Plasterboard manufacturer Siniat is one of the partners involved in an EU-led project that aims to promote a fully sustainable closed loop approach to building. Head of EHS and Sustainability at Siniat, Steve Hemmings, explains what this means for the housebuilding sector
With the construction industry as a whole starting to place increasing importance on a ‘fabric first’ approach to sustainability and adapting to the Part L changes, we’re seeing housebuilders give much greater scrutiny to the provenance of the building materials they use – the content, the manufacturing process, and what all of these factors mean for the materials’ low-carbon credentials.
This has resulted in more widespread usage of building products with recycled content, which is certainly a step in the right direction. However, while specifiers are now giving much more consideration to how their choice of materials will give each house they build the best possible start, how many are planning for the end of that property’s life?
While specifying recycled content goes some way towards addressing present day resource availability, it doesn’t provide for the long-term journey of these materials – from cradle to grave.
Currently, in the majority of EU countries, most buildings are demolished at the end of their life. The result is unsegregated waste consistently going to landfill, with no opportunity to sort it and recover valuable recyclable materials.
As a widely used product in housebuilding, plasterboard is a good place to start implementing a more sustainable closed-loop approach to construction – 2.35 million tonnes of gypsum waste per year are currently estimated to arise from construction, demolition and renovation across the EU.
Gypsum, the main component in plasterboard manufacturing, is in theory as infinitely recyclable as gypsum throughout the plasterboard lifecycle, so it should be one of the easier building materials to rescue from landfill.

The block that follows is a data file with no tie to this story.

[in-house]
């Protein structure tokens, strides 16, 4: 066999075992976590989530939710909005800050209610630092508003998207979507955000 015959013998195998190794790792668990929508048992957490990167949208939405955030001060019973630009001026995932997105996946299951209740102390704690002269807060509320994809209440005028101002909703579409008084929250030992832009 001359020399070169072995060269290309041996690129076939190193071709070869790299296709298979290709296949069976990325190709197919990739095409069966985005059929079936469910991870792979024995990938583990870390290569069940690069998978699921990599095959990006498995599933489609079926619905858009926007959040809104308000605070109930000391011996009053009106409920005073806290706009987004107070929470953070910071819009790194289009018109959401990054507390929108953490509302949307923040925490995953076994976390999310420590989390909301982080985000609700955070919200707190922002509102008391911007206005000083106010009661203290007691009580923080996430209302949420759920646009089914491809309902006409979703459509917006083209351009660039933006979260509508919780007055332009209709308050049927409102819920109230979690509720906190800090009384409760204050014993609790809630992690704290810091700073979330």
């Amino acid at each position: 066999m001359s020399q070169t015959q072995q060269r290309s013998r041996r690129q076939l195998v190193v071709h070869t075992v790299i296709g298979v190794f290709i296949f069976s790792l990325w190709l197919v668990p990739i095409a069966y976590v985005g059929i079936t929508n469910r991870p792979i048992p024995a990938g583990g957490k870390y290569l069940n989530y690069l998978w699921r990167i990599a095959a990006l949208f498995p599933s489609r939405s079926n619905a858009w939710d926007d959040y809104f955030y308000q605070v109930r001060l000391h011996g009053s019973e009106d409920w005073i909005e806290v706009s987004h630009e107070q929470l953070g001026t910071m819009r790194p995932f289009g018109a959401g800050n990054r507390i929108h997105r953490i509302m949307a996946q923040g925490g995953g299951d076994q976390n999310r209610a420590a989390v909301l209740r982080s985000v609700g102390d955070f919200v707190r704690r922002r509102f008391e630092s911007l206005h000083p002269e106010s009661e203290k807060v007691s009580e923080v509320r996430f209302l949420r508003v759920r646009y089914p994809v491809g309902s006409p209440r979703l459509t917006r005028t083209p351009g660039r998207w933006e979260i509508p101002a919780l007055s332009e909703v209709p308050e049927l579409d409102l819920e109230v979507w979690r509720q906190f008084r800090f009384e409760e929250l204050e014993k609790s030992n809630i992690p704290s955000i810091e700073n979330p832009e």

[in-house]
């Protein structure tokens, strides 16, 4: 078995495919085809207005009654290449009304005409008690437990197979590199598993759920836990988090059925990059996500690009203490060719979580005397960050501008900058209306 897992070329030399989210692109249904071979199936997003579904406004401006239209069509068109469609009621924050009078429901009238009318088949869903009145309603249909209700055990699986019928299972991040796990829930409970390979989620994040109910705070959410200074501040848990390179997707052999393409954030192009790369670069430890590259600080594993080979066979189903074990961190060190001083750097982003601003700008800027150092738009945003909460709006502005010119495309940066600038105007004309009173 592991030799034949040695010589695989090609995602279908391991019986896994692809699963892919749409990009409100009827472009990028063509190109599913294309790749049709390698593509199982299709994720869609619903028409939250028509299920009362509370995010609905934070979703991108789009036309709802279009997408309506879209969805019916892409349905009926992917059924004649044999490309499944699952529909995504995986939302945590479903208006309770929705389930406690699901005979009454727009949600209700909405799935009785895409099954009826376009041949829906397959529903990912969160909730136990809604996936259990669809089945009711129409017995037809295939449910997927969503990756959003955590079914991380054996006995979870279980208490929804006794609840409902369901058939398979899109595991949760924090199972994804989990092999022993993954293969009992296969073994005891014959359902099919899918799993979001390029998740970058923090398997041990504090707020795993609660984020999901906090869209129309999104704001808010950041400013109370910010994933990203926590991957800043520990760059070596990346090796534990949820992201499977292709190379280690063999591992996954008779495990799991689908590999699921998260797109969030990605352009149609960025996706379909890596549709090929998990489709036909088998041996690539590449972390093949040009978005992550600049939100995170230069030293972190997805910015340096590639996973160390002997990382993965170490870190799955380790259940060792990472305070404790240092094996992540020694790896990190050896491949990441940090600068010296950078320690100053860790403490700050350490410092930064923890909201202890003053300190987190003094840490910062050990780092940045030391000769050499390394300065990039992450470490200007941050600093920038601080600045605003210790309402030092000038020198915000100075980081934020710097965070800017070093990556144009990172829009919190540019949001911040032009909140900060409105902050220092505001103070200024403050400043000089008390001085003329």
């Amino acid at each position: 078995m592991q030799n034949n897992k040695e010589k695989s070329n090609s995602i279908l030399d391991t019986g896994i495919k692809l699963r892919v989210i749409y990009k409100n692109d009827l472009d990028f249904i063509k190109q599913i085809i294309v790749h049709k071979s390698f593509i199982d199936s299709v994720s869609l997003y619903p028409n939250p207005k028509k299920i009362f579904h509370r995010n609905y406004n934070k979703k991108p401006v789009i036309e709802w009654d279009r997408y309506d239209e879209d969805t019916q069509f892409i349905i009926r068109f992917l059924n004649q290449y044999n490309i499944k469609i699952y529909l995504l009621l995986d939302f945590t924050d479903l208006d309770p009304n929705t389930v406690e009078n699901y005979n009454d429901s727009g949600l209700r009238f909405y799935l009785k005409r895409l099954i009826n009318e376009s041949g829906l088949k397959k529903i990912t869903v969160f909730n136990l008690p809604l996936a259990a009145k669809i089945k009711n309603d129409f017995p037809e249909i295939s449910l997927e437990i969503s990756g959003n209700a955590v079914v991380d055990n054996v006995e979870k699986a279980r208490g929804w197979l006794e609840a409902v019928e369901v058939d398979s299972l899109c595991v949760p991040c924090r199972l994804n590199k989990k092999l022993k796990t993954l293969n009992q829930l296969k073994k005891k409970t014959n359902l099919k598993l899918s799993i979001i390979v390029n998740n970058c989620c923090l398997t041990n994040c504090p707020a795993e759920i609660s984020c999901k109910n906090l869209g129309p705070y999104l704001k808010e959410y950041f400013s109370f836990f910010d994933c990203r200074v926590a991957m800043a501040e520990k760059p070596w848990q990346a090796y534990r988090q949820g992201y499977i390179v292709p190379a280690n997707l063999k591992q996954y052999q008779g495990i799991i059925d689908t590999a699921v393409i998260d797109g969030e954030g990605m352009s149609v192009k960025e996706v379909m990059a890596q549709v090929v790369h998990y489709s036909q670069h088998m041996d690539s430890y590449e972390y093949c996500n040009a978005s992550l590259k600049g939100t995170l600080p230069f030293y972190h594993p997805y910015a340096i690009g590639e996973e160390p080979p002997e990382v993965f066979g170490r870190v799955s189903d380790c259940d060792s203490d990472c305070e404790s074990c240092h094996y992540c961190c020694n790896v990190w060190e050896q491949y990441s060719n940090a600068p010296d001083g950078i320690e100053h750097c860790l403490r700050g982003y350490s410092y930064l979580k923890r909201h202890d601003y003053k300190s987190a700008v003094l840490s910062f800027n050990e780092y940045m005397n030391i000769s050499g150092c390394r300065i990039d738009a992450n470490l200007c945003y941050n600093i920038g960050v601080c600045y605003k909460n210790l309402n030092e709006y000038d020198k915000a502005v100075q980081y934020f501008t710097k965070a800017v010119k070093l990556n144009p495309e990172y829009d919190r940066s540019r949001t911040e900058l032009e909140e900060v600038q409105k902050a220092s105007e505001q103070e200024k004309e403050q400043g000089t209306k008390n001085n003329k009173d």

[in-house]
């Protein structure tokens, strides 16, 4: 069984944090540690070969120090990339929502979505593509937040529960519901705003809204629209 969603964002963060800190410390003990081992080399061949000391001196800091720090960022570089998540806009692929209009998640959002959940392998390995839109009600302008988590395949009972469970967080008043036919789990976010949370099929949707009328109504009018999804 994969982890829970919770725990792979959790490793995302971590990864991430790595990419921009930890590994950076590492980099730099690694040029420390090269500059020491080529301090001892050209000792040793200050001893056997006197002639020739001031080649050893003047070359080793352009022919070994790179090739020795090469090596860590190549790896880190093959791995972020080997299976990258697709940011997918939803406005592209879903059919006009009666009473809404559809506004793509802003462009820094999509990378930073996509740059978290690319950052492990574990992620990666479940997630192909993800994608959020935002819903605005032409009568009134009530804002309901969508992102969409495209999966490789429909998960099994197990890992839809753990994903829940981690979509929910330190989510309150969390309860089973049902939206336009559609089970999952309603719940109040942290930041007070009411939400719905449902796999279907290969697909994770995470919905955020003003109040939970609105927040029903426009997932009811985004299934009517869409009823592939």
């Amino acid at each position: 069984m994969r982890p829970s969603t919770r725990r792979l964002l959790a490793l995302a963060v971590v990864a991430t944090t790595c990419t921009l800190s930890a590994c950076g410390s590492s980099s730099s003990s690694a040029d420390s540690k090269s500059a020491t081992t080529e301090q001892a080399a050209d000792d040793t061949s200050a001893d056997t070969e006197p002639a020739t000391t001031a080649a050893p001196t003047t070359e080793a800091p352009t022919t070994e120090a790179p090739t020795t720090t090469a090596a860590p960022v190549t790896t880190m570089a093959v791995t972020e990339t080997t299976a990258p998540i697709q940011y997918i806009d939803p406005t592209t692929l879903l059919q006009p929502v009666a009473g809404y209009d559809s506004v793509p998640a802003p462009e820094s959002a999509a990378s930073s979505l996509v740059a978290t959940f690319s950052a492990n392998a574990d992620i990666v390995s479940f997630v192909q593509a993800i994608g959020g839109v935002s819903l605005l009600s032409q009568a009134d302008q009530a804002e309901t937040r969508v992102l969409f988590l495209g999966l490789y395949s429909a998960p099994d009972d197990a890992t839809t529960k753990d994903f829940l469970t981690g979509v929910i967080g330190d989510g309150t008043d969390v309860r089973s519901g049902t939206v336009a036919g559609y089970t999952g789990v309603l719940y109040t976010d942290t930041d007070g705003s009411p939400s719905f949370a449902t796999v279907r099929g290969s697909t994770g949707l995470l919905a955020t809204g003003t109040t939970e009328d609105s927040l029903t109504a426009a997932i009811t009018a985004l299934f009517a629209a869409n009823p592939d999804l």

However, despite the inherent recyclability of most plasterboard products, one of the biggest challenges the industry faces is ensuring that, at the end of their life, houses can be deconstructed in such a way that the plasterboard elements can be efficiently recovered.
To combat this problem, Siniat is one of 16 industry partners collaborating on a three-year research programme called the Gypsum-to-Gypsum Project (GtoG), which aims to improve the way plasterboard can be reused once a building is deconstructed. The project began in January 2013 and is funded by EU Life, the EU’s programme for supporting environmental and nature conservation projects.
The objectives of the project are twofold: to increase post-consumer plasterboard recycling and to transform the plasterboard demolition market. By closing the loop, higher plasterboard recycling rates can be achieved and a resource efficient economy created. Our delivery partners include manufacturers, universities and, crucially, both recycling and demolition companies.
Working in partnership
Specifically, there are three key steps that we hope will enable us to create closed-loop recycling for gypsum products. The first is to ensure that dismantling practices are applied as standard instead of demolishing buildings. The second is to segregate waste at source. This is crucial for avoiding mixed waste and contamination. Thirdly, we need to ensure that recycled gypsum meets stringent specifications in order to be reincorporated into the manufacturing process.
To date, the project has focused on proving that gypsum waste can be easily separated, processed and supplied at a high enough quality that it can be incorporated back into the plasterboard manufacturing process without compromising new products. We’re working to design a harmonised deconstruction process to achieve this. There are also trials under way at five manufacturing sites across the UK, France, Belgium and Germany to demonstrate the viability of reusing gypsum waste.
It’s clear that the project’s success is dependent on close collaboration across the whole supply chain. But it’s also clear that adopting a sustainable approach could deliver benefits for everyone involved. More efficient use of resources will ultimately reduce the strain on raw material extraction and create a more sustainable industry for all stakeholders.